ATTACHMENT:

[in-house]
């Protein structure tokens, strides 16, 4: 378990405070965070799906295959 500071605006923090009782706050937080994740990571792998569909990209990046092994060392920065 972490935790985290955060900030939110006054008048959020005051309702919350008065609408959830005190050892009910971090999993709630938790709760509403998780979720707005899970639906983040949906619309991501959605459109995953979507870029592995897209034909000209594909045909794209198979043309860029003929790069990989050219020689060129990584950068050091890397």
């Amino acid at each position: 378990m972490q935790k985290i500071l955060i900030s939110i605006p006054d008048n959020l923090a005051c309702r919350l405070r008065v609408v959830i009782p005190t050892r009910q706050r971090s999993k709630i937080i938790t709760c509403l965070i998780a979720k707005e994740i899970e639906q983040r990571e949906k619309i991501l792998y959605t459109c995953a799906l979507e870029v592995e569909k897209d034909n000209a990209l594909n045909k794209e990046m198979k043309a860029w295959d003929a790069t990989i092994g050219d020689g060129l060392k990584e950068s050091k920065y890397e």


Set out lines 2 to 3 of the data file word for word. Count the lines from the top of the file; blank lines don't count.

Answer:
């Protein structure tokens, strides 16, 4: 378990405070965070799906295959 500071605006923090009782706050937080994740990571792998569909990209990046092994060392920065 972490935790985290955060900030939110006054008048959020005051309702919350008065609408959830005190050892009910971090999993709630938790709760509403998780979720707005899970639906983040949906619309991501959605459109995953979507870029592995897209034909000209594909045909794209198979043309860029003929790069990989050219020689060129990584950068050091890397």
């Amino acid at each position: 378990m972490q935790k985290i500071l955060i900030s939110i605006p006054d008048n959020l923090a005051c309702r919350l405070r008065v609408v959830i009782p005190t050892r009910q706050r971090s999993k709630i937080i938790t709760c509403l965070i998780a979720k707005e994740i899970e639906q983040r990571e949906k619309i991501l792998y959605t459109c995953a799906l979507e870029v592995e569909k897209d034909n000209a990209l594909n045909k794209e990046m198979k043309a860029w295959d003929a790069t990989i092994g050219d020689g060129l060392k990584e950068s050091k920065y890397e």